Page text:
Problems that could arise from this audible solution is the Doppler effect. In other words, the frequency of the beeps will shift as the drones move towards and away from the microphones. This means that their bins in the FFT or Goertzel filter will seep through to each other. But I don't think it will be a major problem.

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    \$\begingroup\$ This sounds like a nice setup, but won't it trigger if the drone merely flies near the microphone (and not necessarily through the hula hoop)? \$\endgroup\$ – John Go-Soco Sep 28 '18 at 13:34
  • \$\begingroup\$ also ambient get noisy with drones around, and we have to solder stuff to the droens ... dunno.. Im reluctant to this \$\endgroup\$ – javirs Sep 28 '18 at 14:35
  • \$\begingroup\$ In addition to not being specific as to "through" the pwm motor drives may already be making noise in this range - those that aren't ultrasonic have an audible whine. This will depend on the flight controller and firmware, possibly customized. And then there's prop noise. \$\endgroup\$ – Chris Stratton Sep 28 '18 at 15:32
  • \$\begingroup\$ @JohnGo-Soco That's correct, hence why I said "Add some cardboard around the hula-hops so the drones are forced to go through the hula-hops.". - A crude solution attempt at detecting if it flies through the hula-hop would be to make sure that the beep from the piezo speaker goes above some threshold and then add a cone around the microphone where the cone is directed towards the center of the hula-hop. \$\endgroup\$ – Harry Svensson Sep 28 '18 at 15:33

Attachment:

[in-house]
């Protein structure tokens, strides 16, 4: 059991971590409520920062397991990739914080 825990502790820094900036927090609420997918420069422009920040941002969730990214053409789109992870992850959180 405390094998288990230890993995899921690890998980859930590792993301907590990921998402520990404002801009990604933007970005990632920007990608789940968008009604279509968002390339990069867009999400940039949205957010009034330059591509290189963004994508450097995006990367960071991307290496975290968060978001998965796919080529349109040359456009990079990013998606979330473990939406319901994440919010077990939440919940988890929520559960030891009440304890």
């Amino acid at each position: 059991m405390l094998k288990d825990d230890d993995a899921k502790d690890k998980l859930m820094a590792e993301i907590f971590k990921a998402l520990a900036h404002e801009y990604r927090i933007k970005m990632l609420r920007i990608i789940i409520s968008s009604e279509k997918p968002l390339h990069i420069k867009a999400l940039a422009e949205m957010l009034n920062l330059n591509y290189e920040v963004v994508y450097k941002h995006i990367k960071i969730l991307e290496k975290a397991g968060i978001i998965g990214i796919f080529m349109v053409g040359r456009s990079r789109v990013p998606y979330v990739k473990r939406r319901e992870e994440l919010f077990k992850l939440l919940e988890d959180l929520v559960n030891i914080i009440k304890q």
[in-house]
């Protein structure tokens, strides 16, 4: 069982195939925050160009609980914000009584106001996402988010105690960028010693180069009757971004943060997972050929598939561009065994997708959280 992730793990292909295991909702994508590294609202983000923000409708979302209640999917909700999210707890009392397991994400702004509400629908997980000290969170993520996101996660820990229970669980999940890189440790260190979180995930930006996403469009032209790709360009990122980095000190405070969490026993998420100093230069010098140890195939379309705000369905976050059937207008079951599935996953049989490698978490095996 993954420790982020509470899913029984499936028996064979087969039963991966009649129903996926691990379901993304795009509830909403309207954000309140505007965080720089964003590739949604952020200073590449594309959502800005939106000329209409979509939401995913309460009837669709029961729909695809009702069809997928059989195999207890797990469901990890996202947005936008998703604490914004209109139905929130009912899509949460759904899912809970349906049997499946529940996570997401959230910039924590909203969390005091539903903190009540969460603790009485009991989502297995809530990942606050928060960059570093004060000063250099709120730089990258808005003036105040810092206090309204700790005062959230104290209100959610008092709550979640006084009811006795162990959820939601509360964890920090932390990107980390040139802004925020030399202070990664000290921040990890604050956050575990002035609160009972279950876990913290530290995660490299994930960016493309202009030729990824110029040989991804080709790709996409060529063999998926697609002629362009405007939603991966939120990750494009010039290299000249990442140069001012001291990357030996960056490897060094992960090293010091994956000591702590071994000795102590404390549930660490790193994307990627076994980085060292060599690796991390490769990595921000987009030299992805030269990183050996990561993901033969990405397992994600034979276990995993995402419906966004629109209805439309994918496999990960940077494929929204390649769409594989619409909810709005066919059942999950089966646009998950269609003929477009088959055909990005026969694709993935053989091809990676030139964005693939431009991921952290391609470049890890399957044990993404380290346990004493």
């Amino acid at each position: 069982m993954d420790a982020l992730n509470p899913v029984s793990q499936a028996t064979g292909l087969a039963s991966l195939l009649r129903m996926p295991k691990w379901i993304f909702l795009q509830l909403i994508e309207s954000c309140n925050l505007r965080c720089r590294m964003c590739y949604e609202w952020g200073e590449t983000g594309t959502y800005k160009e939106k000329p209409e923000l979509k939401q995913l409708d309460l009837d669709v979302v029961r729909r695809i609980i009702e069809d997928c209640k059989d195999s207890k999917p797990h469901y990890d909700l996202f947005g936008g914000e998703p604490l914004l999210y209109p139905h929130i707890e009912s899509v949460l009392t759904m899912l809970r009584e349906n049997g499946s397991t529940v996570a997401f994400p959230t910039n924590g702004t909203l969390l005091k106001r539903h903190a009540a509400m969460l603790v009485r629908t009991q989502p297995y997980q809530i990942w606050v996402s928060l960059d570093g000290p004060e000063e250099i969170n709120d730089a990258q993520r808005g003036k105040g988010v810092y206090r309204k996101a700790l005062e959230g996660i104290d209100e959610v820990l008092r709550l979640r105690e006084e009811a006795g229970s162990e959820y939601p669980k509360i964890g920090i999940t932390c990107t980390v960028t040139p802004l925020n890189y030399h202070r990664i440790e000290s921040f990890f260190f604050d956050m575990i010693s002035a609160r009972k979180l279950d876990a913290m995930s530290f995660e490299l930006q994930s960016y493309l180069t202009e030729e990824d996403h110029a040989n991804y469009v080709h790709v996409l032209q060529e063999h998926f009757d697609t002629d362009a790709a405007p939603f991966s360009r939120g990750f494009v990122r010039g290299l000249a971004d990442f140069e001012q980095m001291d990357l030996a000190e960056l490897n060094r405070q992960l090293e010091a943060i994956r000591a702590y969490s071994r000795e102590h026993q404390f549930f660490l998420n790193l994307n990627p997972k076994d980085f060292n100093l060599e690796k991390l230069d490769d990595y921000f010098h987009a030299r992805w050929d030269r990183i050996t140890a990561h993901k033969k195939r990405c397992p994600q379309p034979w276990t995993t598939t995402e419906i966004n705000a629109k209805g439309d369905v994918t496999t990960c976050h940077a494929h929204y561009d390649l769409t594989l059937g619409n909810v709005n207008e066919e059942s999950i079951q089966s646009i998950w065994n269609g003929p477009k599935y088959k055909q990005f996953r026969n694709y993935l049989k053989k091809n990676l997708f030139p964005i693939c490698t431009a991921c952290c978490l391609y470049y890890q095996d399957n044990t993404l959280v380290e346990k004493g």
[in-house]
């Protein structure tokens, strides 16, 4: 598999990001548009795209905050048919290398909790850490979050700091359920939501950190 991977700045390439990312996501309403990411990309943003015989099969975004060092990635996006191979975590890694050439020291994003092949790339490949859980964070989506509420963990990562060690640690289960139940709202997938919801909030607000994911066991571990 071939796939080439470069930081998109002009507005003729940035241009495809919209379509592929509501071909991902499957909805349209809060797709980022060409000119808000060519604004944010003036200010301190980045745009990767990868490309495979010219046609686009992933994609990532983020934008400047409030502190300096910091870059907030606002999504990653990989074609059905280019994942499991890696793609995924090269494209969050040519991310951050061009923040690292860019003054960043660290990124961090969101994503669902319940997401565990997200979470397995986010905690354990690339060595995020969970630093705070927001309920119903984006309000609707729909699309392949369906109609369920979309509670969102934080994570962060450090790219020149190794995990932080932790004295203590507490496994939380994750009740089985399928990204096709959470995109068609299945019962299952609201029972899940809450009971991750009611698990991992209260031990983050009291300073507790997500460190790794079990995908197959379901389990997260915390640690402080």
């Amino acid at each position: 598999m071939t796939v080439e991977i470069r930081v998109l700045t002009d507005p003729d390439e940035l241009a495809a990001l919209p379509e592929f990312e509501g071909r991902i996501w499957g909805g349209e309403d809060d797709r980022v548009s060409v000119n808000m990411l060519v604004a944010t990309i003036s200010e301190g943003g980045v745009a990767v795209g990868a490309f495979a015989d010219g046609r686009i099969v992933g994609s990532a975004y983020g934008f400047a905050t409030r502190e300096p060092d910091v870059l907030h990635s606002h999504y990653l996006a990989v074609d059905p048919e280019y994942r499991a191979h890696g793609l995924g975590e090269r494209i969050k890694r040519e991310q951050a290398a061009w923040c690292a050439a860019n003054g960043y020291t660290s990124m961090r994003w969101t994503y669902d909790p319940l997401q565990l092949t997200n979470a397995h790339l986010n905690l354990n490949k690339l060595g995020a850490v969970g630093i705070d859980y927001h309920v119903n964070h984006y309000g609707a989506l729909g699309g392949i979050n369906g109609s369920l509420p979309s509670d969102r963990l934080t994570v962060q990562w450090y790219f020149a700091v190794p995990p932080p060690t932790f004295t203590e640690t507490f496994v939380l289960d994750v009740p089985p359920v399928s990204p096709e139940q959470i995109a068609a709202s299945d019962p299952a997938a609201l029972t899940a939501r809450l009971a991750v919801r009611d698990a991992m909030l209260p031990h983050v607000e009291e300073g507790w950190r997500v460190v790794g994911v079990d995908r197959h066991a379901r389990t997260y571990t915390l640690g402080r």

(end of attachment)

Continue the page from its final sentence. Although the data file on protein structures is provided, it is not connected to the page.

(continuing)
• \$\begingroup\$ @javirs I don't follow you. Or rather, I don't think there's a problem with what you think is a problem. \$\endgroup\$ – Harry Svensson Sep 28 '18 at 15:52
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I assume that there will be enough ambient light, or better, leds on the hula is facing to hula's closed area. Put 2 visible light sensor on the hula by placing them facing themselves 180° and their seeing angle is parallel to hula's closed area. When a drone passes through, pattern of output of sensors will be a well defined pattern: They will have the lowest measurement at the same time.

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  • \$\begingroup\$ that sounds actually nice \$\endgroup\$ – javirs Sep 28 '18 at 14:36
  • \$\begingroup\$ That's unlikely to work in the real world, especially without a defined light source also inside the hoop (better a coordinated one as Olin proposed). \$\endgroup\$ – Chris Stratton Sep 28 '18 at 15:35